Re: [dmarc-ietf] Sender vs From Addresses

Charles Gregory <> Thu, 25 March 2021 21:39 UTC

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From: Charles Gregory <>
To: John R Levine <>, Gren Elliot <>, "" <>
Thread-Topic: [dmarc-ietf] Sender vs From Addresses
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Date: Thu, 25 Mar 2021 21:39:11 +0000
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Subject: Re: [dmarc-ietf] Sender vs From Addresses
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>> It is a problem when receiving servers use DMARC existence and 
>> pass/fail to increase/decrease deliverability rates. - And when 
>> Yahoo/AOL pretty much block everything you send - even with a 98 
>> sender score, SPF, DKIM, and clean opt-in lists.

>Are they rejecting on DMARC failure because you're publishing p=reject? 

NO p=none

>If so, they're doing exactly what you're asking them to do.  If you don't want them to reject your mail, why are you telling them to do that?

>I realize that getting large organizations to act coherently is close to impossible, but that doesn't mean the rest of the world has to work around their failures.  If it's not important to them to make their DMARC records match their actual practices, it's not important to >anyone else, either.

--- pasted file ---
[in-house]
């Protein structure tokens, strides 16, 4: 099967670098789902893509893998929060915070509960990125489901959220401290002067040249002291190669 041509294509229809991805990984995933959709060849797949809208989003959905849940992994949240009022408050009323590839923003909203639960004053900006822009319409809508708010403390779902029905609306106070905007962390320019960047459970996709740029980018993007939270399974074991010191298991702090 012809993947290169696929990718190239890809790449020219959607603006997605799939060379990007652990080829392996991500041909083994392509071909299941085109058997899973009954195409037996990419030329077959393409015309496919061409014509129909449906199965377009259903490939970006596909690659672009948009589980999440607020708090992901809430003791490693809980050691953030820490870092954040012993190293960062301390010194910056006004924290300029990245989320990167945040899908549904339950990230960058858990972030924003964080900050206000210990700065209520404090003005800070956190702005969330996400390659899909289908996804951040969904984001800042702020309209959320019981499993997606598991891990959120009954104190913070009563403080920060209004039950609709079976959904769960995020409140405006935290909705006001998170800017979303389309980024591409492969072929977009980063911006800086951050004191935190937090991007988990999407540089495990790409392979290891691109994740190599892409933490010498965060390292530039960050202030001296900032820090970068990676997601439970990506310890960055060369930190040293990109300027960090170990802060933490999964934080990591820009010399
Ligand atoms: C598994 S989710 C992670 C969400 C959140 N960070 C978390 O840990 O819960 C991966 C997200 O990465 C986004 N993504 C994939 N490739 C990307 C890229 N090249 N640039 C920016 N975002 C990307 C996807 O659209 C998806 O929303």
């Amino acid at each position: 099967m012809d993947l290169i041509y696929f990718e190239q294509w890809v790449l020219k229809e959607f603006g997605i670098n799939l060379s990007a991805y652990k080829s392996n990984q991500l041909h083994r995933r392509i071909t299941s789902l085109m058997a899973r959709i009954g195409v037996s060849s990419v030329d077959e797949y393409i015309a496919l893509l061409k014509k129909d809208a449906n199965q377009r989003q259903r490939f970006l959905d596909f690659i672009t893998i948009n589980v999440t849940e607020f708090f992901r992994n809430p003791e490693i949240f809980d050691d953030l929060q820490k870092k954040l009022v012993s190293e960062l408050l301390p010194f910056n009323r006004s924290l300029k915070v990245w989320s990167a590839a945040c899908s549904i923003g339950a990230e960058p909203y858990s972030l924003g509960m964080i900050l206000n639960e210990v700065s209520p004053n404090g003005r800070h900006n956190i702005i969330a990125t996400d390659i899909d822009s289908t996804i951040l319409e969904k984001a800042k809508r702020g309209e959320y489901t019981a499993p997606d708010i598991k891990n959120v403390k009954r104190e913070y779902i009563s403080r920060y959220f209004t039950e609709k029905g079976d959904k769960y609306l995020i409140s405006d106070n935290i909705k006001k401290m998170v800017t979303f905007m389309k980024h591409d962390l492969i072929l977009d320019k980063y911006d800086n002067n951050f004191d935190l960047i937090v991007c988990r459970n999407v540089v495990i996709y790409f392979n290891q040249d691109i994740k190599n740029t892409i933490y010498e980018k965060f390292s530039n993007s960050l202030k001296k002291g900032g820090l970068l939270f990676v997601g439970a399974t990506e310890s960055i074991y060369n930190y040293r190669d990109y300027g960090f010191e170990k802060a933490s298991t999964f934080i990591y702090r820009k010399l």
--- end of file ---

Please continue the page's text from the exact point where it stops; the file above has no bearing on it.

>> Going back to the beginning, DMARC breaks how SMTP worked.  The Sender 
>> address serves a purpose.  This is the address bounces should return to.
>> DMARC took a steamroller to the Sender address and it didn't have to.

>Yes, we all know DMARC's problems.  I complained as loudly as anyone when AOL and Yahoo abused it to push the costs of their security failures onto everyone else.

>But the people who designed it knew a lot about the way that mail works, they they did what they did.  Prior attempts to key on sender were a complete failure.  I hope you have read RFC 4407.  You don't have to like the way that DMARC ignores Sender, but it's not an >accident, and telling people they are stupid is not going to change any minds.

I don't remember saying anything like that John.  I doubt anyone in this thread has a low IQ.  In fact, I am very thankful for this discussion and everyone who is taking part.  I am learning things from each of you outside of my general scope of operation.

I DO think this is an unnecessary problem that CAN be fixed/improved in one of two fairly straightforward manners through DNS (behavior switch or list authorized alternate domains).  And I can't see anything but upside in doing so; nobody has demonstrated a downside anyways.  Yet I have no idea how such decisions are made or the part that anyone plays here.  I will review RFC 4407.  Thanks.

>John Levine,, Taughannock Networks, Trumansburg NY Please consider the environment before reading this e-mail.


Charles Gregory